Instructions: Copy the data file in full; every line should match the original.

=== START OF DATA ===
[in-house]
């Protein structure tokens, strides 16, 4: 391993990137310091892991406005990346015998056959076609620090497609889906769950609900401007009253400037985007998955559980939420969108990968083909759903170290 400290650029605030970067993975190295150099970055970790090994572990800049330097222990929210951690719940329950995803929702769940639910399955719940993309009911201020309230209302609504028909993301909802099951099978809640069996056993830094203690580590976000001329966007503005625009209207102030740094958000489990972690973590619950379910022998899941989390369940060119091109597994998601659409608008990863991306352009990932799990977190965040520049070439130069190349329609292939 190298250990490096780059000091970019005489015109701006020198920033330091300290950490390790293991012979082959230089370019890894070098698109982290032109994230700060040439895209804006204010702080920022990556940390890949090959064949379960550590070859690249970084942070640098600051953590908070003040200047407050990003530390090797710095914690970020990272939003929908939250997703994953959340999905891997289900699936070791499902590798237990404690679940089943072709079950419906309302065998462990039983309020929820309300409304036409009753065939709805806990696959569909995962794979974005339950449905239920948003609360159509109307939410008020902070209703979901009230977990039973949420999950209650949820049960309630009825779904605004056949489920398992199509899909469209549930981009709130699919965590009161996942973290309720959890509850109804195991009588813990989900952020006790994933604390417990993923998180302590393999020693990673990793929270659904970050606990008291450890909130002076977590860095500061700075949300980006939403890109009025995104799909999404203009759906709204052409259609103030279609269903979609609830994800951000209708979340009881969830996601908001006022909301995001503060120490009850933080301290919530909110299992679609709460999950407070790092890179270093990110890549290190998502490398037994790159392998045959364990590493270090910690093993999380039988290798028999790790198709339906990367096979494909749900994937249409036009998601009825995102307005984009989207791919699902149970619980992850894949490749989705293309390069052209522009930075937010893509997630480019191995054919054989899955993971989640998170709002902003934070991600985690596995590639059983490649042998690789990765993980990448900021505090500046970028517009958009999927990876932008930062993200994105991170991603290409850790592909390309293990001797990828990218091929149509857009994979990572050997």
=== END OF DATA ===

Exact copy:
[in-house]
């Protein structure tokens, strides 16, 4: 391993990137310091892991406005990346015998056959076609620090497609889906769950609900401007009253400037985007998955559980939420969108990968083909759903170290 400290650029605030970067993975190295150099970055970790090994572990800049330097222990929210951690719940329950995803929702769940639910399955719940993309009911201020309230209302609504028909993301909802099951099978809640069996056993830094203690580590976000001329966007503005625009209207102030740094958000489990972690973590619950379910022998899941989390369940060119091109597994998601659409608008990863991306352009990932799990977190965040520049070439130069190349329609292939 190298250990490096780059000091970019005489015109701006020198920033330091300290950490390790293991012979082959230089370019890894070098698109982290032109994230700060040439895209804006204010702080920022990556940390890949090959064949379960550590070859690249970084942070640098600051953590908070003040200047407050990003530390090797710095914690970020990272939003929908939250997703994953959340999905891997289900699936070791499902590798237990404690679940089943072709079950419906309302065998462990039983309020929820309300409304036409009753065939709805806990696959569909995962794979974005339950449905239920948003609360159509109307939410008020902070209703979901009230977990039973949420999950209650949820049960309630009825779904605004056949489920398992199509899909469209549930981009709130699919965590009161996942973290309720959890509850109804195991009588813990989900952020006790994933604390417990993923998180302590393999020693990673990793929270659904970050606990008291450890909130002076977590860095500061700075949300980006939403890109009025995104799909999404203009759906709204052409259609103030279609269903979609609830994800951000209708979340009881969830996601908001006022909301995001503060120490009850933080301290919530909110299992679609709460999950407070790092890179270093990110890549290190998502490398037994790159392998045959364990590493270090910690093993999380039988290798028999790790198709339906990367096979494909749900994937249409036009998601009825995102307005984009989207791919699902149970619980992850894949490749989705293309390069052209522009930075937010893509997630480019191995054919054989899955993971989640998170709002902003934070991600985690596995590639059983490649042998690789990765993980990448900021505090500046970028517009958009999927990876932008930062993200994105991170991603290409850790592909390309293990001797990828990218091929149509857009994979990572050997």